The 7th Circuit Court of Appeals has affirmed judgment for a man who claimed he was wrongly accused of owing money to a debt collector but declined to award him the more than $25,000 he had requested.
In Norman Peck v. IMC Credit Services, 19-3187, the U.S. District Court for the Southern District of Indiana entered judgment for Norman Peck under Federal Rule of Civil Procedure 68 after he sued IMC Credit Services for mailing him a letter to collect a debt that he argued he did not owe.
Specifically, the letter’s envelope had a clear pane that revealed a barcode containing Peck’s personal information, which prompted Peck to sue IMC for violating the Fair Debt Collection Practices Act. He argued the act was violated in numerous ways, including by revealing his personal information on the envelope and by failing to verify that Peck owed the debt after he disputed it.
Peck sought a range of damages and the “costs of the action.” But while he accepted IMC’s offered judgment of $1,101, plus costs to be awarded by the court, the district court rejected Peck’s requests for $25,293.65 in costs, as well as $47,425.02 in punitive damages.
Finding none of Peck’s costs were recoverable under 28 U.S.C. § 1920, the district court denied his bill of costs and entered a separate final judgment order awarding Peck $1,101.
On appeal, Peck argued the 7th Circuit does not yet have jurisdiction over the appeal because no final judgment had been entered and many issues remained to be resolved in his suit. Particularly, he claimed the district court had not yet sufficiently articulated a rationale for denying his requested costs and contends the district court “prematurely forwarded” his appeal to the 7th Circuit.
But the 7th Circuit declared it did have jurisdiction over the appeal, noting the district court entered an order quantifying the award of costs, which was a final decision.
“This final decision on costs was appealable separately from the merits,” the 7th Circuit wrote in a per curiam June 5 order, which was issued without hearing oral arguments. “… And even if we treated this as an appeal from the entry of judgment, we would have jurisdiction because the notice of appeal came after the district court entered a final judgment order, … and the district court has ruled on any motions that could affect appellate jurisdiction.”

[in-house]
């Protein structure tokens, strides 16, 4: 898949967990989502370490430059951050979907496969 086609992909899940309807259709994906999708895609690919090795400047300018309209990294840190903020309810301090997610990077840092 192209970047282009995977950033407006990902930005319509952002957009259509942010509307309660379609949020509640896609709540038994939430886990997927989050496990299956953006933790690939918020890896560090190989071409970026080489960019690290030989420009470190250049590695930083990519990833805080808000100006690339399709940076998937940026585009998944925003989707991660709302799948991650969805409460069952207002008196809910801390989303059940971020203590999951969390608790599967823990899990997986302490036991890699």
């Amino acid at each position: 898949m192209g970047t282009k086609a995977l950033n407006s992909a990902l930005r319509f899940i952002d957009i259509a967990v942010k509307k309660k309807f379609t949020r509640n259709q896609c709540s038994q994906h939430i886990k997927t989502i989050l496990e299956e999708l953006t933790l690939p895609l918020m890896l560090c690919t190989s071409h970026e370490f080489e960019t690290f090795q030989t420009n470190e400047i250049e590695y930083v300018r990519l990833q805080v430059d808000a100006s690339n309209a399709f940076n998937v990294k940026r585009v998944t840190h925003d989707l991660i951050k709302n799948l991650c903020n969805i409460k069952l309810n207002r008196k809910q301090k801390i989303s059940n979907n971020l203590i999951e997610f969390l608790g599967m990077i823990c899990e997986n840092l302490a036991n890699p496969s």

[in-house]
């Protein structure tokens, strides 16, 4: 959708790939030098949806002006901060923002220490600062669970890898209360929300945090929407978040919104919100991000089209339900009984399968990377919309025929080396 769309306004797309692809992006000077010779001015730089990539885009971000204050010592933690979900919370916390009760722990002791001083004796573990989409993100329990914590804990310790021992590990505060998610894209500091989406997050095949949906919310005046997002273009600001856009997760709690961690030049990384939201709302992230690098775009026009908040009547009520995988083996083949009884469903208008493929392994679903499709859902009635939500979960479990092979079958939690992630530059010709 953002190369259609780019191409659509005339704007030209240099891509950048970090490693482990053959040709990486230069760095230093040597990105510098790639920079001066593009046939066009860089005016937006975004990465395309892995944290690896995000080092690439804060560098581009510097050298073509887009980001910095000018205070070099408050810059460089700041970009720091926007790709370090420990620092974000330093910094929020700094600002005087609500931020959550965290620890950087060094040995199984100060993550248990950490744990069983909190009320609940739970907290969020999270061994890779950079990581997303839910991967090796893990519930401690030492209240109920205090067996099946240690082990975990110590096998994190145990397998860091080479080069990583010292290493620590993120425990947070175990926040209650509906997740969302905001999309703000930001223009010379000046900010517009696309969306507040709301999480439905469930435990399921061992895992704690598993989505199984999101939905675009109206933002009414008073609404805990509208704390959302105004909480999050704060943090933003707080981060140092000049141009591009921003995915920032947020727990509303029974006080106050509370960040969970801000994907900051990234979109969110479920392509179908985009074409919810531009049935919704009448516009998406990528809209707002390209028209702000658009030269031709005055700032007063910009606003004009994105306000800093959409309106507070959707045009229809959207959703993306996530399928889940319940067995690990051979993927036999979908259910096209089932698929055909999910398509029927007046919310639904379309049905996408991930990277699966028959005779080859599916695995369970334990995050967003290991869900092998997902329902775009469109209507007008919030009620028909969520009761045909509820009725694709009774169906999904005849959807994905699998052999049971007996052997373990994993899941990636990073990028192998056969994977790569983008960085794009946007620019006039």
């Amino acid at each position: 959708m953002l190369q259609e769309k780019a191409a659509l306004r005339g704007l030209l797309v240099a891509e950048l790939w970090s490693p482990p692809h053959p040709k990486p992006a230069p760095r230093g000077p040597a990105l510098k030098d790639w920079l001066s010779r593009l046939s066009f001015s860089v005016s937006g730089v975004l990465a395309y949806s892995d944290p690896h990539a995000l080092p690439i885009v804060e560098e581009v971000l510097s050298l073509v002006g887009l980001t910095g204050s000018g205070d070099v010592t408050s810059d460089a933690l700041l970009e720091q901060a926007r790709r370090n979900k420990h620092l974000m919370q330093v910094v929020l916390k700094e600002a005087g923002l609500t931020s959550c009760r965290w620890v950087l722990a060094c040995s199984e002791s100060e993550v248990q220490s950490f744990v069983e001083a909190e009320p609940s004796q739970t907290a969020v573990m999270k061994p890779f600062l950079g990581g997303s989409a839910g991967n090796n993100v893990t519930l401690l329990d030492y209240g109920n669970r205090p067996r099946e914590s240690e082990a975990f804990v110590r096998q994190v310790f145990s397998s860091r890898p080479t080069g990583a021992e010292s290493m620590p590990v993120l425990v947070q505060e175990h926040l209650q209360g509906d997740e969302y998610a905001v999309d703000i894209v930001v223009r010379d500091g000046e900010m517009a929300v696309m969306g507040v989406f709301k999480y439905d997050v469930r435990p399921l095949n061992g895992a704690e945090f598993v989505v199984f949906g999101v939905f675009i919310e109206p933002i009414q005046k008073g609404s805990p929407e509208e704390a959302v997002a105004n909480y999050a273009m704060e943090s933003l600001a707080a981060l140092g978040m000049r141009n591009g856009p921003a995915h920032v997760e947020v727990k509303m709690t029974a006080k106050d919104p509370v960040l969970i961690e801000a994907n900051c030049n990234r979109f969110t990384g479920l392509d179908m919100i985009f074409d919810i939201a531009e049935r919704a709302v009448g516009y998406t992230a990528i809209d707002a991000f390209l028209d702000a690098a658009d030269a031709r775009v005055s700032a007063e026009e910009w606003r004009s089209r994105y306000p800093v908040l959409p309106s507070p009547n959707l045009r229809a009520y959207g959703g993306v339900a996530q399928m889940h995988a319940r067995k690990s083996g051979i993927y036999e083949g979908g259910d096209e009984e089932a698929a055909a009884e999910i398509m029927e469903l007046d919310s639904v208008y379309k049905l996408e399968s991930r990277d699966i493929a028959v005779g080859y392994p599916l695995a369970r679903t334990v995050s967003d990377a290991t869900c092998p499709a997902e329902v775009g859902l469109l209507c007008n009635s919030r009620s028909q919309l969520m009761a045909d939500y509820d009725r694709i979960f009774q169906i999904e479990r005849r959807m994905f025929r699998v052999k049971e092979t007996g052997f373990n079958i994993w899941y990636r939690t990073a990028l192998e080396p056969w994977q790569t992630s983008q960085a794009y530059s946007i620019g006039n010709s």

The circuit court further rejected Peck’s argument that the judgment of “$1,101.00, plus costs” included anything that he could recover under § 1692k(a) of the act.
“Without a special definition in the Act, the ‘costs’ it contemplates are simply those awardable under Federal Rule of Civil Procedure 54(d), which ‘codifies a venerable presumption that prevailing parties,’ such as Peck, ‘are entitled to costs.’ … A statute must set forth a standard for awarding costs that is different from Rule 54(d)(1) to displace the rule; section 1692k(a)(3) does not,” the 7th Circuit wrote.
“The ‘costs’ recoverable under Rule 54(d) are enumerated in 28 U.S.C. § 1920. … They do not include any kind of damages, nor the compensation Peck seeks for his time and mailing expenses. Therefore, the district court correctly denied Peck’s bill of costs,” the court concluded.